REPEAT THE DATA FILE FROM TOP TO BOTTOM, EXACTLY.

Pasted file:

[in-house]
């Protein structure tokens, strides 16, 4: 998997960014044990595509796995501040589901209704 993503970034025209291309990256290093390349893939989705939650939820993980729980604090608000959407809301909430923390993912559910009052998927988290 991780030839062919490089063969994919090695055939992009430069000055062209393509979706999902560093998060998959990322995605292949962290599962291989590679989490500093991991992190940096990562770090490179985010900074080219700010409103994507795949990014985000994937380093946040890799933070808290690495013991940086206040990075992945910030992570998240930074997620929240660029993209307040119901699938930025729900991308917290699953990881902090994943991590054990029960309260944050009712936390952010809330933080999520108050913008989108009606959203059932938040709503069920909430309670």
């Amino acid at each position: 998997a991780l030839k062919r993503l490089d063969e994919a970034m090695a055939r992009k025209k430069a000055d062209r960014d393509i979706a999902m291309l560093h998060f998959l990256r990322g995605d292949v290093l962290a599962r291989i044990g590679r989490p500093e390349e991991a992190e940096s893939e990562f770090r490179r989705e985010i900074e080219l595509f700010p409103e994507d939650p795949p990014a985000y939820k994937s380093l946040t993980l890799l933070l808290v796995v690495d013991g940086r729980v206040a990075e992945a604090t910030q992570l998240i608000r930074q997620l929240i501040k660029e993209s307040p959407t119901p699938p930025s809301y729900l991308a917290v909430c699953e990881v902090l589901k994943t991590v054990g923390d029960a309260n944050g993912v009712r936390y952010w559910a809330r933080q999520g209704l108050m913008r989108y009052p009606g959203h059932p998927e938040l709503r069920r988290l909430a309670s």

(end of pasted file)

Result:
[in-house]
């Protein structure tokens, strides 16, 4: 998997960014044990595509796995501040589901209704 993503970034025209291309990256290093390349893939989705939650939820993980729980604090608000959407809301909430923390993912559910009052998927988290 991780030839062919490089063969994919090695055939992009430069000055062209393509979706999902560093998060998959990322995605292949962290599962291989590679989490500093991991992190940096990562770090490179985010900074080219700010409103994507795949990014985000994937380093946040890799933070808290690495013991940086206040990075992945910030992570998240930074997620929240660029993209307040119901699938930025729900991308917290699953990881902090994943991590054990029960309260944050009712936390952010809330933080999520108050913008989108009606959203059932938040709503069920909430309670």
């Amino acid at each position: 998997a991780l030839k062919r993503l490089d063969e994919a970034m090695a055939r992009k025209k430069a000055d062209r960014d393509i979706a999902m291309l560093h998060f998959l990256r990322g995605d292949v290093l962290a599962r291989i044990g590679r989490p500093e390349e991991a992190e940096s893939e990562f770090r490179r989705e985010i900074e080219l595509f700010p409103e994507d939650p795949p990014a985000y939820k994937s380093l946040t993980l890799l933070l808290v796995v690495d013991g940086r729980v206040a990075e992945a604090t910030q992570l998240i608000r930074q997620l929240i501040k660029e993209s307040p959407t119901p699938p930025s809301y729900l991308a917290v909430c699953e990881v902090l589901k994943t991590v054990g923390d029960a309260n944050g993912v009712r936390y952010w559910a809330r933080q999520g209704l108050m913008r989108y009052p009606g959203h059932p998927e938040l709503r069920r988290l909430a309670s």